On the drive home, held in the arms of an energetic if not hyperactive six-year-old, I thought about older females and their interestingly different embraces. Adult females, when I’m in human form, entice me to do naughty things to their bodies. Now, I sat on the lap of a considerably younger one. My stubby tail wagged in a blur while an alert face on the other end flirted outrageously with anyone who glanced my way. The gaze of blue eyes, like marbles, washed over me. In that moment, I felt the stirring of a connection with a human unlike any other. After a few minutes she hugged and kissed me with unabashed love the way little girls do with their prized dolls.
“Kady, don’t get so close until we clean him up,” Mom gently admonished from the front seat. “You don’t know where he’s been.”
“What are you going to name him, honey?” Dad asked.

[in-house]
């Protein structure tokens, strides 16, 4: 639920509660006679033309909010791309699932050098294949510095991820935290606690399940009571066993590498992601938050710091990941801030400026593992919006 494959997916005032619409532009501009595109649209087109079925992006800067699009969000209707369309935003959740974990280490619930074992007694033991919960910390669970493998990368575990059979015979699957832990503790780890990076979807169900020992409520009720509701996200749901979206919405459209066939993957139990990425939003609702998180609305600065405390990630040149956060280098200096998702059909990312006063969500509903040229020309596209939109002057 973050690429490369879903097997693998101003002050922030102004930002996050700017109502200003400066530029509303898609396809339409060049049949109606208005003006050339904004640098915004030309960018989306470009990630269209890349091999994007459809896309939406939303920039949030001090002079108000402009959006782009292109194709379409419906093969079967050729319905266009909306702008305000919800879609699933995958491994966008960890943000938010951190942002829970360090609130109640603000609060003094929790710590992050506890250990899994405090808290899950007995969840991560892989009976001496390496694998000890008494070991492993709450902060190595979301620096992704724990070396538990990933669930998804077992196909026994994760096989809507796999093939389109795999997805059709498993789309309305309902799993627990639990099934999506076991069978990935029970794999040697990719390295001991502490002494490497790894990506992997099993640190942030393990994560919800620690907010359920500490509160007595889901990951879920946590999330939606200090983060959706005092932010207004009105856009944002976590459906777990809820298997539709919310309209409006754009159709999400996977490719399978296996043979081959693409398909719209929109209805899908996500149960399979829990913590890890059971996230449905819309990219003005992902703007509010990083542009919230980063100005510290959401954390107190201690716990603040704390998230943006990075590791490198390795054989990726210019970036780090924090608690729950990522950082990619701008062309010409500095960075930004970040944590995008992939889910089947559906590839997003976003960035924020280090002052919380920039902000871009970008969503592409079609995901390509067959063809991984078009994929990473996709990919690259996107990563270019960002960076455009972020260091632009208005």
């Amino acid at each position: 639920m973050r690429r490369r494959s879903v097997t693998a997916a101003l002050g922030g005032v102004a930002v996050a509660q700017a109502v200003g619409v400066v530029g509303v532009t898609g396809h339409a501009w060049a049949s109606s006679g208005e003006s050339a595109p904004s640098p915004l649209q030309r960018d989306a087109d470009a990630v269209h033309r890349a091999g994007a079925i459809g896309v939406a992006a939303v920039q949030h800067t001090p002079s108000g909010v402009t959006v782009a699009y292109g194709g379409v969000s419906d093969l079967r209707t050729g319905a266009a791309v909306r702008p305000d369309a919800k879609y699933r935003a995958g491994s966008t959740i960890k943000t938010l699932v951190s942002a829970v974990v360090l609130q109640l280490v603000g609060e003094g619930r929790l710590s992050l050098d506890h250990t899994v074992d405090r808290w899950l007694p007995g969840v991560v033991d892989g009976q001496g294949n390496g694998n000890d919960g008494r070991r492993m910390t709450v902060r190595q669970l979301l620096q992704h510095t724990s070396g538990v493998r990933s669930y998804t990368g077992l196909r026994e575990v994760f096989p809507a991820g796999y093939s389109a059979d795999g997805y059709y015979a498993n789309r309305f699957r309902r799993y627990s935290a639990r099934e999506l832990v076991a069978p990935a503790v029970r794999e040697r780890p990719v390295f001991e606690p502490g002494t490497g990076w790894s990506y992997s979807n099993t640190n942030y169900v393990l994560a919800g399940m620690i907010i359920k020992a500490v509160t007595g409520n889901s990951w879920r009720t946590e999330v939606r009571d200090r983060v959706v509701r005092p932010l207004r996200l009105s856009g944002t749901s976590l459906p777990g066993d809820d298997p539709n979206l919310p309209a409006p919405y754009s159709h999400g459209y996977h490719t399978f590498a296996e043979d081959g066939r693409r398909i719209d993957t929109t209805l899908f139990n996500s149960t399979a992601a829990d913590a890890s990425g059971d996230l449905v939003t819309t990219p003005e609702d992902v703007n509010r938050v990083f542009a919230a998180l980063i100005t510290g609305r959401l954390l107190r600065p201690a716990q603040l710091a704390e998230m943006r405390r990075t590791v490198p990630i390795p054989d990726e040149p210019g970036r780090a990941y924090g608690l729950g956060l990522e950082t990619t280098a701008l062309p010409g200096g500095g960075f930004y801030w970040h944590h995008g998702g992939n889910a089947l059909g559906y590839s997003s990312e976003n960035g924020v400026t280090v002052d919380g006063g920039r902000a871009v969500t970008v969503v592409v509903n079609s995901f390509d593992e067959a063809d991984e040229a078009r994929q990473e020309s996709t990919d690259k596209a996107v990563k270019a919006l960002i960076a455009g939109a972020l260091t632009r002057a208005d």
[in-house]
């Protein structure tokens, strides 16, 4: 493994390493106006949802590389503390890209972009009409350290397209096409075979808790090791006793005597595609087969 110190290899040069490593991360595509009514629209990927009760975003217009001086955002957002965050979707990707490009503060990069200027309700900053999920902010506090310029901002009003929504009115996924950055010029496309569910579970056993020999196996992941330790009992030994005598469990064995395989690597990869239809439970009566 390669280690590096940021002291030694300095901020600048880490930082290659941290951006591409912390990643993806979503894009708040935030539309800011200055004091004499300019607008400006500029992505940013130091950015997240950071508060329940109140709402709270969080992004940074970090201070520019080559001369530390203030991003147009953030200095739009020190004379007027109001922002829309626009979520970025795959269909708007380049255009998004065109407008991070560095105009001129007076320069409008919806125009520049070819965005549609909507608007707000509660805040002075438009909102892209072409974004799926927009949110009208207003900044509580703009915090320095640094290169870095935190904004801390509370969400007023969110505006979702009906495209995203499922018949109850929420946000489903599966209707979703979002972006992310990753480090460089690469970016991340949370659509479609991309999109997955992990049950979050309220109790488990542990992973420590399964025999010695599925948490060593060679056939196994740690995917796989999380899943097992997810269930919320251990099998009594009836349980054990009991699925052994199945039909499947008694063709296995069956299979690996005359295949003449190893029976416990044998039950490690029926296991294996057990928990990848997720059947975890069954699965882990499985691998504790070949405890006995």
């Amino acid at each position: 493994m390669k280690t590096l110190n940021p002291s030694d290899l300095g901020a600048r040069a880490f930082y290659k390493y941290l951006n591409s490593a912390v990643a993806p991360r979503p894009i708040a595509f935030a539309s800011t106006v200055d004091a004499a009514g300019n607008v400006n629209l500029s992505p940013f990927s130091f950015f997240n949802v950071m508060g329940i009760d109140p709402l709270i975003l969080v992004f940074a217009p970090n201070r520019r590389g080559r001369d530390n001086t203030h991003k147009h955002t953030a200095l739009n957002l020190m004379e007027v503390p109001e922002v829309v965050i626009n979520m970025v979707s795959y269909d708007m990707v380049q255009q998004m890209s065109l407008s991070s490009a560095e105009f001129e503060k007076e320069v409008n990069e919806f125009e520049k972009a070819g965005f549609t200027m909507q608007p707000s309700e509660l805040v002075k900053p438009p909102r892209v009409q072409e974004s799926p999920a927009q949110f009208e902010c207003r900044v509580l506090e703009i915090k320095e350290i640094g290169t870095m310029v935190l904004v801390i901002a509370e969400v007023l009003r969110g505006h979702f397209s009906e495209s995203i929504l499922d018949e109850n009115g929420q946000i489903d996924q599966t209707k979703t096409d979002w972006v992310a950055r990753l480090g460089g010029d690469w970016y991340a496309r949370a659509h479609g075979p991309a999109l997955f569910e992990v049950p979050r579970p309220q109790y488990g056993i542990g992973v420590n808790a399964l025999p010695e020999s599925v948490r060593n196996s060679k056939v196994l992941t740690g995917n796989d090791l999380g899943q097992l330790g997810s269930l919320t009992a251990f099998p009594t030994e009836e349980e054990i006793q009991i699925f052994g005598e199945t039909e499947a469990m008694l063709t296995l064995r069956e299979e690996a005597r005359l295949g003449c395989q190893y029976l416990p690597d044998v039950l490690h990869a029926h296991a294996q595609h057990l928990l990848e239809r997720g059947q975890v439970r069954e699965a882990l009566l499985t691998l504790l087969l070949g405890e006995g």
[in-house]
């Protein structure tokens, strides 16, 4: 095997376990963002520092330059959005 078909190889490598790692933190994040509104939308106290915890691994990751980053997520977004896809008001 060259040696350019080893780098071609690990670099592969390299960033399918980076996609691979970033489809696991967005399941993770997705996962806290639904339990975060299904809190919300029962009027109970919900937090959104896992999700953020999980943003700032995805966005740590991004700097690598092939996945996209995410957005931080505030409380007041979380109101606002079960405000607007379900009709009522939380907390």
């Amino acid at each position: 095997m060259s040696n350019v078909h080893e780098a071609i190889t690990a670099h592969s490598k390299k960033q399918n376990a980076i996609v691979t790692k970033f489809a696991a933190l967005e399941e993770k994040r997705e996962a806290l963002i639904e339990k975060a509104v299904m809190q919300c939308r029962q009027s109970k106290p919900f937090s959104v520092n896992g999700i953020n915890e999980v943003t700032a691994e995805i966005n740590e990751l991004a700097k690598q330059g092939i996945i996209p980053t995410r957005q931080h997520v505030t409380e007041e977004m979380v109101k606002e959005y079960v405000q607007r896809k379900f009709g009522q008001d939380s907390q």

Profiled by the windshield, his head was a tan blob with sandy hair plastered across it. I remember hoping she wouldn’t choose a stupid name like Fido or Charlie. No offense to any dudes with those names, but after all, I was a purebred and all male. I deserved a manly name befitting my proud and feisty, if diminutive stature, maybe Killer or Spike.
Kady held my face in a pair of small chubby hands. Her infectious smile, one I came to know well, melted me to slush. Gaps showed where two baby teeth had been. In another place the crown of a new tooth peeked above a gum. With a loving gaze, she looked deep into my eyes and softly said, “I think I’m calling you Precious.”